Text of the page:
• Briefly, the 386 bus architecture supports pipelined and nonpipelined bus cycles. The bus architecture for the later-generation 486 microprocessor supports burst mode addressing, but does not support pipelining. In addition, the 486 bus architecture supports the internal cache of the 486 microprocessor, while the 386 bus architecture supports external cache implementations, but does not include support for an internal cache. As a result, the higher-performance 486 microprocessor is not compatible with conventional 386-based computer systems.
  • Thus, for existing 386-based computer systems, one approach to obtain the performance benefits of cache memory is by implementing external cache. An alternative approach would be to design a microprocessor architecture that included internal cache but was still compatible with the 386 bus architecture.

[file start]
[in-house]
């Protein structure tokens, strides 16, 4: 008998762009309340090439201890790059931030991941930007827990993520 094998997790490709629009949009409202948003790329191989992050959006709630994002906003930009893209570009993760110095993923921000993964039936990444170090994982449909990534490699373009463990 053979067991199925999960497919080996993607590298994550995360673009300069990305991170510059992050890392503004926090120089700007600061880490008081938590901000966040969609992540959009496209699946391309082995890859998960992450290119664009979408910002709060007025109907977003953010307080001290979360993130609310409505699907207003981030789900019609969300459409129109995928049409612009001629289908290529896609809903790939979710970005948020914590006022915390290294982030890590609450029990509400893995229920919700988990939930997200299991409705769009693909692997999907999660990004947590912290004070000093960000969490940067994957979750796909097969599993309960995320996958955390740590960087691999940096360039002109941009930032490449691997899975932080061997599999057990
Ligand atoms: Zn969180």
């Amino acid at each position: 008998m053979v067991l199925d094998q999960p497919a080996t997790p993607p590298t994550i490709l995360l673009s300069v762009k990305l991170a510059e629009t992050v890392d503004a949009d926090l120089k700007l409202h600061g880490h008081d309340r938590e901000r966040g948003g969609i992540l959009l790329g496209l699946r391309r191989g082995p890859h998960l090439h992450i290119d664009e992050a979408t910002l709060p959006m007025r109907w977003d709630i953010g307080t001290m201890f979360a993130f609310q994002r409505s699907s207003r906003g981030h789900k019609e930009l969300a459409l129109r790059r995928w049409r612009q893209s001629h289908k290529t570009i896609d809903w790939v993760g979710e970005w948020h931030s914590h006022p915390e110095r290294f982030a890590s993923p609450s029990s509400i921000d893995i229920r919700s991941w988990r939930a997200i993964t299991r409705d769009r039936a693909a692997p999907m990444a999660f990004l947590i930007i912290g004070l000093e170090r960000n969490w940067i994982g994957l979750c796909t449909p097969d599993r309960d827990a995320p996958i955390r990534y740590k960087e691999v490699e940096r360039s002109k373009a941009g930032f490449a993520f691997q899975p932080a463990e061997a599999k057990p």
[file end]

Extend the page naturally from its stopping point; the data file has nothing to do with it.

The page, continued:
• Designing a 386-class microprocessor with an internal cache needs to take into consideration maintaining cache coherency when the microprocessor is used in multi-master computer systems. Multiple master computer systems are comprised of multiple asynchronous processes running simultaneously. At a microscopic level, cache management policy typically is to use bus snooping to monitor each bus cycle, and (a) invalidate cache entries that correspond to writes to the primary cache originated by any master other than the microprocessor, and (b) supply data to all read hits (although supplying data is not required if the cache is write-through because main memory is current on writes).
  • If bus snooping is not used, the microprocessor would normally use bus arbitration signals to implement cache coherency by invalidating the cache when another bus master has taken control of the memory bus. However, because the 386-bus architecture supports cache implemented between the 386 microprocessor terminal pins and main memory external to the microprocessor, but not internally of the microprocessor chip between the CPU core and the microprocessor terminal pins, implementing on-chip cache in a 386-bus and pin compatible microprocessor requires an innovative cache coherency policy.